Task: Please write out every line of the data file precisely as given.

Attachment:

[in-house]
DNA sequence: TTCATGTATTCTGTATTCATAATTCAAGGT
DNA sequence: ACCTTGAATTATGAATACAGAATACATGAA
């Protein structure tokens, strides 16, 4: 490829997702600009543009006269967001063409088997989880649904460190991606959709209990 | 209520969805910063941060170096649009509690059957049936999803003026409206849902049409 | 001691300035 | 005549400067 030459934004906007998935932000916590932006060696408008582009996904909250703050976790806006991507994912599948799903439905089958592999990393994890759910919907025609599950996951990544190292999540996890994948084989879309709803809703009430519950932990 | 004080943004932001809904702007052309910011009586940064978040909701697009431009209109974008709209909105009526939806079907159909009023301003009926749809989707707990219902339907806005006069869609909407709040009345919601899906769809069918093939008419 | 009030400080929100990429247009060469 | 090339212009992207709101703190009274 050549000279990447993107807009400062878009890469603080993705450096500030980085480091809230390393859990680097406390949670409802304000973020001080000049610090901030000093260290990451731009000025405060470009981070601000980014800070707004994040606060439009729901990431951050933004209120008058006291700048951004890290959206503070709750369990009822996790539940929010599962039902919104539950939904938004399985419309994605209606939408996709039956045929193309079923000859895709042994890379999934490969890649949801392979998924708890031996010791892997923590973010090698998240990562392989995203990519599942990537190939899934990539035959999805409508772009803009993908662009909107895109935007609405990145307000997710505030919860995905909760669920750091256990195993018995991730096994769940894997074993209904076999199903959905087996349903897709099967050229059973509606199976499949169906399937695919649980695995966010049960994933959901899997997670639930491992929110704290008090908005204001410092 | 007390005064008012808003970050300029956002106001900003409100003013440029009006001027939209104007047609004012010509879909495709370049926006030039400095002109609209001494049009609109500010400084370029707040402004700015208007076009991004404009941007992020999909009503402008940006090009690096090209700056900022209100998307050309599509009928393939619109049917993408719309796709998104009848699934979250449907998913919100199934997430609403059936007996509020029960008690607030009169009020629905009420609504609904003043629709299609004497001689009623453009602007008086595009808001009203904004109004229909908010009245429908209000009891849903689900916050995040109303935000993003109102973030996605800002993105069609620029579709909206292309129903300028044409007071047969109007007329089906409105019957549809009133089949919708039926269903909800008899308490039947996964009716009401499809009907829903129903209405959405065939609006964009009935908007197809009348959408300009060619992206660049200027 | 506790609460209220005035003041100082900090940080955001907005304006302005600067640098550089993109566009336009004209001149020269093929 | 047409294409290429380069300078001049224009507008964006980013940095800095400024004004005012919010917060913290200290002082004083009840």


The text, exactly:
[in-house]
DNA sequence: TTCATGTATTCTGTATTCATAATTCAAGGT
DNA sequence: ACCTTGAATTATGAATACAGAATACATGAA
């Protein structure tokens, strides 16, 4: 490829997702600009543009006269967001063409088997989880649904460190991606959709209990 | 209520969805910063941060170096649009509690059957049936999803003026409206849902049409 | 001691300035 | 005549400067 030459934004906007998935932000916590932006060696408008582009996904909250703050976790806006991507994912599948799903439905089958592999990393994890759910919907025609599950996951990544190292999540996890994948084989879309709803809703009430519950932990 | 004080943004932001809904702007052309910011009586940064978040909701697009431009209109974008709209909105009526939806079907159909009023301003009926749809989707707990219902339907806005006069869609909407709040009345919601899906769809069918093939008419 | 009030400080929100990429247009060469 | 090339212009992207709101703190009274 050549000279990447993107807009400062878009890469603080993705450096500030980085480091809230390393859990680097406390949670409802304000973020001080000049610090901030000093260290990451731009000025405060470009981070601000980014800070707004994040606060439009729901990431951050933004209120008058006291700048951004890290959206503070709750369990009822996790539940929010599962039902919104539950939904938004399985419309994605209606939408996709039956045929193309079923000859895709042994890379999934490969890649949801392979998924708890031996010791892997923590973010090698998240990562392989995203990519599942990537190939899934990539035959999805409508772009803009993908662009909107895109935007609405990145307000997710505030919860995905909760669920750091256990195993018995991730096994769940894997074993209904076999199903959905087996349903897709099967050229059973509606199976499949169906399937695919649980695995966010049960994933959901899997997670639930491992929110704290008090908005204001410092 | 007390005064008012808003970050300029956002106001900003409100003013440029009006001027939209104007047609004012010509879909495709370049926006030039400095002109609209001494049009609109500010400084370029707040402004700015208007076009991004404009941007992020999909009503402008940006090009690096090209700056900022209100998307050309599509009928393939619109049917993408719309796709998104009848699934979250449907998913919100199934997430609403059936007996509020029960008690607030009169009020629905009420609504609904003043629709299609004497001689009623453009602007008086595009808001009203904004109004229909908010009245429908209000009891849903689900916050995040109303935000993003109102973030996605800002993105069609620029579709909206292309129903300028044409007071047969109007007329089906409105019957549809009133089949919708039926269903909800008899308490039947996964009716009401499809009907829903129903209405959405065939609006964009009935908007197809009348959408300009060619992206660049200027 | 506790609460209220005035003041100082900090940080955001907005304006302005600067640098550089993109566009336009004209001149020269093929 | 047409294409290429380069300078001049224009507008964006980013940095800095400024004004005012919010917060913290200290002082004083009840």